While scholars at the beginning of the twentieth century considered Herbert a relatively minor writer of popular didactic verse, an increasing number of studies have approached his poetry from various perspectives: biographical, rhetorical, liturgical, and literary. Contemporary critics generally praise Herbert’s work as a noble attempt to express the indescribable complexities of spiritual life. What was regarded as simple in the past has been reevaluated as subtle. Because his writing demonstrates technical flexibility, analytical intelligence, an exceptional talent for capturing spiritual crises in verse, a distinctive style, and a voice mindful of literary traditions and conventions, many scholars consider Herbert to be one of the most important literary figures in the English language.

The Temple. Because Herbert’s final manuscript of The Temple has never been discovered, the arrangement of the poems in The Temple has been the subject of extensive controversy among scholars, who have surmised several possible organizational patterns for the collection’s arrangement of poems, including events of the Christian liturgical calendar and the progression of the soul from birth to death.

The general consensus is that The Temple can be divided into three major sections: ‘‘The Church Porch,’’ ‘‘The Church,’’ and ‘‘The Church Militant.’’ Composed of seventy-seven six-line stanzas that read like epigrams, ‘‘The Church Porch’’ provides moral instruction on conducting oneself in day-to-day activities, avoiding sin, and worshipping with a proper attitude. To a great extent, critical attention has focused on the ‘‘Church’’ section of The Temple, which contains most of the individual pieces that make up the volume. The poems in this section display a range of metrical patterns and rhyme schemes. ‘‘The Church Militant,’’ the closing section, provides an allegorical history of Christianity from antiquity to Herbert’s time.


Responses to Literature

1. Choose a concrete object and write a shape poem at least fifteen lines long about the object. On a separate page, write one short paragraph explaining why you chose the particular object you did. In another paragraph, answer the following: Stylistically and thematically, how is a writer limited by choosing to use shape poetry as a poetic form? Does writing a poem in the shape of its subject enhance the meaning of the poem? Why or why not?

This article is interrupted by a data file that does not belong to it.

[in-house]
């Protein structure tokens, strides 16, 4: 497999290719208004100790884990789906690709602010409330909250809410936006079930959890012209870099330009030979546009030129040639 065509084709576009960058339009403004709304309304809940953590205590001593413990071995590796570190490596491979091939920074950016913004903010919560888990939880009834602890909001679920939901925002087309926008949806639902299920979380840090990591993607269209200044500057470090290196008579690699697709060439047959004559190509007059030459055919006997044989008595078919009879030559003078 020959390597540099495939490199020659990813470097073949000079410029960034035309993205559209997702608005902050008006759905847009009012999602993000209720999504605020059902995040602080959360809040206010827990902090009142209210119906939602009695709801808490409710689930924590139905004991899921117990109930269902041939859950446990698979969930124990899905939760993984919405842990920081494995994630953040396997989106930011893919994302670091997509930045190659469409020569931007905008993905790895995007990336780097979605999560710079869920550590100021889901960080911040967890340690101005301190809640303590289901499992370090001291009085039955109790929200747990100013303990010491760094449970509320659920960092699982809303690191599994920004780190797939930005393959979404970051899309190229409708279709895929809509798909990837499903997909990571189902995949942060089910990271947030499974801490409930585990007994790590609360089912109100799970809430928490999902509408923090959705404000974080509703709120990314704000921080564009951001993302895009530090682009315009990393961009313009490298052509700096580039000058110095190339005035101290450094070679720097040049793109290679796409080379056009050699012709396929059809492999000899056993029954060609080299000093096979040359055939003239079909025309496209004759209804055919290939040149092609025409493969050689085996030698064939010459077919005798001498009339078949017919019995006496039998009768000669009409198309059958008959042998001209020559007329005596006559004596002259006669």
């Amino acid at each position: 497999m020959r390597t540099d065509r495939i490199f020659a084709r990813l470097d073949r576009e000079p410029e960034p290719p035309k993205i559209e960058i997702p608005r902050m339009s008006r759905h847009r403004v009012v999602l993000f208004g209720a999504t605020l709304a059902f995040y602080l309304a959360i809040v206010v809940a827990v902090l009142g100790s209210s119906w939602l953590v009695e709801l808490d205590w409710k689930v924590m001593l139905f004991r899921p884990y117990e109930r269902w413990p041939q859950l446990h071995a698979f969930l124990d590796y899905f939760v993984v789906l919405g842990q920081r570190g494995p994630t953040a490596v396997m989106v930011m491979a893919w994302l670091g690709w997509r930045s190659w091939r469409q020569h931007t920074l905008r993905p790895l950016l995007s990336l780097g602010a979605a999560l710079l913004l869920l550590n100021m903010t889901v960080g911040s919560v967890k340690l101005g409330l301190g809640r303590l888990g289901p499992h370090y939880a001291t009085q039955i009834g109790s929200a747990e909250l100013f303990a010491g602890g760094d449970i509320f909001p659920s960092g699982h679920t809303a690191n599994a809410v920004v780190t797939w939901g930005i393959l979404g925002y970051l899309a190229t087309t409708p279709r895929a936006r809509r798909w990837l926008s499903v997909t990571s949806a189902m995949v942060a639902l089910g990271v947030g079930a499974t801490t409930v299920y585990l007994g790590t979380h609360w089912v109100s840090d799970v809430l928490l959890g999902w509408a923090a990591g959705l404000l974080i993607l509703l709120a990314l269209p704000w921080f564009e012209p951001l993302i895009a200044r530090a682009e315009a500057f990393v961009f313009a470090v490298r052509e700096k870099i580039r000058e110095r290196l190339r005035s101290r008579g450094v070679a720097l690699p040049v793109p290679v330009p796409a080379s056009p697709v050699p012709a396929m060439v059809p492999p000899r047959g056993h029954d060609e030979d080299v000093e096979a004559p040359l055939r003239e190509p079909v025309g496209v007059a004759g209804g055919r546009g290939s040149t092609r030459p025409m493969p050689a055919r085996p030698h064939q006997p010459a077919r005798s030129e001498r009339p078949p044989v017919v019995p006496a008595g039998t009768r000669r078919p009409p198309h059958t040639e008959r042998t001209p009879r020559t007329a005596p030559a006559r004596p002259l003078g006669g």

2. In ‘‘The Altar,’’ the speaker describes his heart as a stone altar. What else do you think the stone motif might refer to? What collaboration between the human and the divine is necessary to make a Christian poem? Write a paper in which you outline your ideas.

3. Read ‘‘The Altar’’ and ‘‘Easter Wings.’’ Why do you think Herbert chose to write serious religious poetry in this form? Why is each poem in its particular shape? Are there other shapes that would have been effective for these two poems? Create a presentation in which you show and share your findings with the class.

4. The most celebrated English religious poet is John Milton, author of the epic Paradise Lost (1667). Though both writers exhibit devout spirituality, the works of Herbert and Milton are quite different in aim, scope, and method. To Milton, for example, God is revealed in the Bible, while Herbert finds God in everyday life, even in the most mundane of tasks. After finding three to five additional significant thematic and stylistic differences between the two men’s works, evaluate which writer is most effective in demonstrating his faith. What criteria have you used to assess their works? Which writer do you believe offers a path to salvation for common individuals? Write a paper that outlines your conclusions.




Benet, Diana. Secretary of Praise: The Poetic Vocation of George Herbert. Columbia: University of Missouri Press, 1984.

Charles, Amy M. A Life of George Herbert. Ithaca, N.Y.: Cornell University Press, 1927.

Eliot, T. S. George Herbert. London: Longmans, Green, 1962.

Fish, Stanley, E. The Living Temple: George Herbert and Catechizing. Berkeley: University of California Press, 1972.

Nuttall, A. D. Overheard by God: Fiction and Prayer in Herbert, Milton, Dante, and St. John. London: Methuen, 1980.

Pahlka, William H. Saint Augustine’s Meter and George Herbert’s Will. Kent, Ohio: Kent State University Press, 1987.

Roberts, John R. George Herbert: An Annotated Bibliography of Modern Criticism, 1905-1984. Rev. ed. Columbia: University of Missouri Press, 1988.

Shaw, Robert B. The Call of God: The Theme of Vocation in the Poetry of Donne and Herbert. Cambridge, Mass.: Cowley, 1981.

Sherwood, Terry G. God’s Courtier: Configuring a Different Grace in George Herbert’s ‘‘Temple.’’ Cambridge: Cambridge University Press, 1987.

Walton, Izaak. A Life of Mr. George Herbert. London: Thomas Newcombe, 1670.